Computer simulations using a computational model of the human body enables the study of complex biomedical problems by allowing access to a three-dimensional (3D) information, which would be difficult to extract from experimental measurements. Such models are mainly used for medical device design problems that cover different study areas, such as, fluid dynamics, solid mechanics, electromagnetics, and thermal propagation. In electromagnetic studies, computational models can be used to study problems, such as, tissue thermal effects during electromagnetic exposure [1, 2, 3], distribution of electric current in the brain during therapeutic electrical brain stimulation (EBS) [4, 5, 6], and safety of therapeutic devices during pregnancy .
There are more than thirty computational human models reported in the literature [7, 8, 9, 10, 11, 12, 13, 14, 15, 16, 17, 18, 19, 20, 21, 22, 23, 24, 25, 26, 27, 28, 29]. The models were developed either from ex vivo axial anatomical image data sets or from 3D medical imaging data. For example, the Visible Photographic Man (VIP-man) model , which has 31 head structures and voxel resolution of 4X4X4 mm^3, was developed from the cryosection images of the Visible Human Project (VHP) . Similarly, the Chinese electromagnetic human head model (CMODEL) , which has 49 structures and voxel resolution of 0.16X0.16X0.5 mm^3, was built from the axial anatomical image data set of the Chinese Visible Human (CVH) [12, 13]. On the other hand, models that were built from 3D medical imaging data include: HUGO model  (15 head structures and voxel resolution of 1 mm^3) from the MRI and CT of VHP data set, MRI-based head model developed by Makris et al.  (49 head structures and voxel resolution of 1 mm^3), and the MIDA head and neck model  (153 structures and voxel resolution of 0.5 mm^3).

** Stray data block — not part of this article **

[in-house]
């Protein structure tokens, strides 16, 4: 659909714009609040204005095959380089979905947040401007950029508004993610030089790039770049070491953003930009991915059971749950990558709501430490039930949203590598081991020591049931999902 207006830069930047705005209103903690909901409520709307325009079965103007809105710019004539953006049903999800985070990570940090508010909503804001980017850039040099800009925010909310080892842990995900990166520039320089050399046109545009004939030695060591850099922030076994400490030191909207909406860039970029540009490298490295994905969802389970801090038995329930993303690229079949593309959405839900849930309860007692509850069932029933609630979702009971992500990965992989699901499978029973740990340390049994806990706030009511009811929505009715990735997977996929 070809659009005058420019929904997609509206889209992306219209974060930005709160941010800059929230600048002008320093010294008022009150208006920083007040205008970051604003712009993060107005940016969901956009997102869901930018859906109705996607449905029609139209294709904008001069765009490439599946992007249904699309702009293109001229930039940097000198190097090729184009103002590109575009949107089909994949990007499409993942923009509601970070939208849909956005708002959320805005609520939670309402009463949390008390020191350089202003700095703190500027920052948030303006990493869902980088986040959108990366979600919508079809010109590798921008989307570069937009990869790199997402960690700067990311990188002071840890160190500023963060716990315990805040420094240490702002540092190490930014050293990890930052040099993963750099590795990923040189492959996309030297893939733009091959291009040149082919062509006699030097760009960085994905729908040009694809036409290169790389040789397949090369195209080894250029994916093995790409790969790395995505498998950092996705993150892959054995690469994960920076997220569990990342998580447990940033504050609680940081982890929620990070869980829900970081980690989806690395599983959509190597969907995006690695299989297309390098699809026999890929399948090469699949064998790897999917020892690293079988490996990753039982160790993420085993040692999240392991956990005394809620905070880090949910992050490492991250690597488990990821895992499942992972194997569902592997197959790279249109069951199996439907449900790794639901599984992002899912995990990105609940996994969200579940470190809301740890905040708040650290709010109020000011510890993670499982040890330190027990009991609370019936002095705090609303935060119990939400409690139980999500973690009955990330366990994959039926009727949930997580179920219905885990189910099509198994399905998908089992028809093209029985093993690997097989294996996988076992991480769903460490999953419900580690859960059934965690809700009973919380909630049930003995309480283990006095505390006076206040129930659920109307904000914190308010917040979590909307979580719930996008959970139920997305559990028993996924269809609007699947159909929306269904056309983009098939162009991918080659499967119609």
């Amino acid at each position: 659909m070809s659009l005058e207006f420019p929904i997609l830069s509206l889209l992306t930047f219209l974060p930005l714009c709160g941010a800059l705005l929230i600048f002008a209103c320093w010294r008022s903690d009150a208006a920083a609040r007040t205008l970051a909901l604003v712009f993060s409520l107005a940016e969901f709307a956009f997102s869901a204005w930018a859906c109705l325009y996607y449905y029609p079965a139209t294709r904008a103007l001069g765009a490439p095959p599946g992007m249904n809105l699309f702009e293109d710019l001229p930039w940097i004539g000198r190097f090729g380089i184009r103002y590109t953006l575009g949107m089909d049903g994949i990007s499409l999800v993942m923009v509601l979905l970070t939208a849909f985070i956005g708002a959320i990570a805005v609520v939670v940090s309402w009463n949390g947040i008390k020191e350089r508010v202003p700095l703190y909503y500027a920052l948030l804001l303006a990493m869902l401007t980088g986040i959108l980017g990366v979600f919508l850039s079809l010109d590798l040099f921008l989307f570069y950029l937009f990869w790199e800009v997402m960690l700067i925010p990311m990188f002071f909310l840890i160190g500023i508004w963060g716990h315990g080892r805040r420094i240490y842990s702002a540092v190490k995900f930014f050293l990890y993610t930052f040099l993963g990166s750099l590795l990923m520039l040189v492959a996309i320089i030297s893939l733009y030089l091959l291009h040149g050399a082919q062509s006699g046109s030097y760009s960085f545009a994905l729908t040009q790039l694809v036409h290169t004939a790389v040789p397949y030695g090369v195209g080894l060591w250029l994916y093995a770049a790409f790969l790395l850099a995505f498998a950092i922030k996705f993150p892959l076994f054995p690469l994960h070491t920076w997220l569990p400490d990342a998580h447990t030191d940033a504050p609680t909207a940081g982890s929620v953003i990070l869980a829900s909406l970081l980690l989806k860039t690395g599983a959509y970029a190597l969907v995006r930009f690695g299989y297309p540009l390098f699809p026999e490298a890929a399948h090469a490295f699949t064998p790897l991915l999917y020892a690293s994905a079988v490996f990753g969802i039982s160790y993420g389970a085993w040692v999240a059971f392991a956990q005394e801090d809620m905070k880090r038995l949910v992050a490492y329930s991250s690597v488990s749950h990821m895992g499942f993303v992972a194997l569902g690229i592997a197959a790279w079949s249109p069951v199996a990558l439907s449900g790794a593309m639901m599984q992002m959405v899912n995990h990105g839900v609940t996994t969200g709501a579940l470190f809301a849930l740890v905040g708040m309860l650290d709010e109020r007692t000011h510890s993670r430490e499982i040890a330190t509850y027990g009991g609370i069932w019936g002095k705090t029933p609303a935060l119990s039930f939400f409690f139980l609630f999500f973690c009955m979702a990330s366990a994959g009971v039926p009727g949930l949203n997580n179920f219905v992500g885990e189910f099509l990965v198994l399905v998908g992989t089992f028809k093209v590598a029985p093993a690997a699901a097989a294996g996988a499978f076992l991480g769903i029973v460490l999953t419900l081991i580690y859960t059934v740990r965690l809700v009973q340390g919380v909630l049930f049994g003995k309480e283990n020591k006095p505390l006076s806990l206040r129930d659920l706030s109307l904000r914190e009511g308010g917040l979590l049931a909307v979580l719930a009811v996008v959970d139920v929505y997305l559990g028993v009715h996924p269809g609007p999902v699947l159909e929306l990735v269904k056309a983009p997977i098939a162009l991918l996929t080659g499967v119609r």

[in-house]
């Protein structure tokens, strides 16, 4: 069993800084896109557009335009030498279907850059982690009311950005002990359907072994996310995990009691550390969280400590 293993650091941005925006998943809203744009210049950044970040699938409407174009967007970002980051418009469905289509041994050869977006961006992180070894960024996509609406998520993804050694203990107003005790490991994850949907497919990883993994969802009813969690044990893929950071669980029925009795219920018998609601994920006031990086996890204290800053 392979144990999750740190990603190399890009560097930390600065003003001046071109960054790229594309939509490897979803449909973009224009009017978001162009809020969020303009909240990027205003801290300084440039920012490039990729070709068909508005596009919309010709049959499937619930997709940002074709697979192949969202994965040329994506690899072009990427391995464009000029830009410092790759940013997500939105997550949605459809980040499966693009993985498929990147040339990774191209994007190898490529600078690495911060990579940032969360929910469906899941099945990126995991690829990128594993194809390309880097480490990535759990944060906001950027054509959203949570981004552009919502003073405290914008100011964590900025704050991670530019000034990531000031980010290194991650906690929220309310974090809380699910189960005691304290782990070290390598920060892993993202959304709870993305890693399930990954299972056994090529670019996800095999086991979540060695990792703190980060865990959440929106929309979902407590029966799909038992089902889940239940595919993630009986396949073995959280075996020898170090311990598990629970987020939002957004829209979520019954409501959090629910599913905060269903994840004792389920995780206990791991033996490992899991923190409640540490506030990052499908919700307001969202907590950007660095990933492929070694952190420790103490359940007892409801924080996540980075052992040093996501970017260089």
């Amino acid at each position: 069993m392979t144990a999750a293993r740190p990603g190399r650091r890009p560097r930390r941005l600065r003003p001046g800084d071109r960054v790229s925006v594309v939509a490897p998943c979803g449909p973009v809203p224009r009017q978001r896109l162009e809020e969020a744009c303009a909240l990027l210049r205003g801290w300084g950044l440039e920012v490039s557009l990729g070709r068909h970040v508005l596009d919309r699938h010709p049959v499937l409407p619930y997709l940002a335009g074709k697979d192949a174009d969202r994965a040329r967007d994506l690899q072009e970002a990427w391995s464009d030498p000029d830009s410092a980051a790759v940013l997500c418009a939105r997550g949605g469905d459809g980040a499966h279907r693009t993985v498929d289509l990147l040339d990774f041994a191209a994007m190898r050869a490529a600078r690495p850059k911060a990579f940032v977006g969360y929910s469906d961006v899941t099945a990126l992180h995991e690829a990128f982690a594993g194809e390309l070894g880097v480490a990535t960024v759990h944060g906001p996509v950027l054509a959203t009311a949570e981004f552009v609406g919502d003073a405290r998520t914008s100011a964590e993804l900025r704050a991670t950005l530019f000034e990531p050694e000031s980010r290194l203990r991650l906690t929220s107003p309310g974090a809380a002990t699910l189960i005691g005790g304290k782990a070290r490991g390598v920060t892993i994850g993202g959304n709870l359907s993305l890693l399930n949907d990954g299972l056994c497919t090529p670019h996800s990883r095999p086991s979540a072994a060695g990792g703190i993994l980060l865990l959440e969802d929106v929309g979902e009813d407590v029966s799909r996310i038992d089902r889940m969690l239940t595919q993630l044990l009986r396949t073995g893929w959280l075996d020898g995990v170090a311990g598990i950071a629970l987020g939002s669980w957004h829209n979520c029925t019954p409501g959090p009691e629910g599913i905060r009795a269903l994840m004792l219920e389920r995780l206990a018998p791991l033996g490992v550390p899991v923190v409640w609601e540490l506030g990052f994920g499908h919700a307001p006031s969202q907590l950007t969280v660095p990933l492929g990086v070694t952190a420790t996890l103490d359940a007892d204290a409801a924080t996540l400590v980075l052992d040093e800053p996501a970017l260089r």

The majority of the models reported in the literature are voxel models; however, some of them are available in both the voxel and the surface mesh formats [8, 11, 16, 20, 21, 23]. Surface mesh models have the added advantage of being compatible with the standard finite element method (FEM) analysis, being deformable, and being more accurate at surface approximation compared to the staircase approximation in voxel models . However, only a single model , from the available surface mesh models, was tested for FEM meshability. Recently, we used this model to build a 30-weeks pregnant female model that is also FEM meshable . For FEM meshability, the surface meshed based model must have water-tight surfaces (no holes), 2-manifold mesh, and no self-intersecting faces. A mesh is 2-manifold if every node of the mesh has a disk-shaped neighborhood of triangles. Additionally, only few models are freely available to the scientific community [8, 19, 20, 21]. To the best of the authors' knowledge, currently, there is no computational human model that is available in both voxel and mesh formats, tested for FEM compatibility, and freely available. Within this context, we have built a computational human head model, which is FEM compatible and available freely in both voxel and surface mesh formats.
We have built a human head computational model, which was named "Menelik" after an Ethiopian emperor, by using the Visible Human Project (VHP) male data set, which is freely available from the U.S. National Library of Medicine. The VHP male data set contains a set of cryosection photographs, MRI, and CT images. The model was presented in both surface mesh and voxel (a resolution of 0.5 mm^3) formats. It contains 33 different anatomical structures that were indexed to 23 voxel regions based on their electromagnetic material properties. The Menelik model was tested and validated by simulating transcranial Direct Current Stimulation (tDCS) and computing the specific absorption rate (SAR) from the transmit coil of MRI. The results were compared and contrasted with the results obtained from using the MIDA model .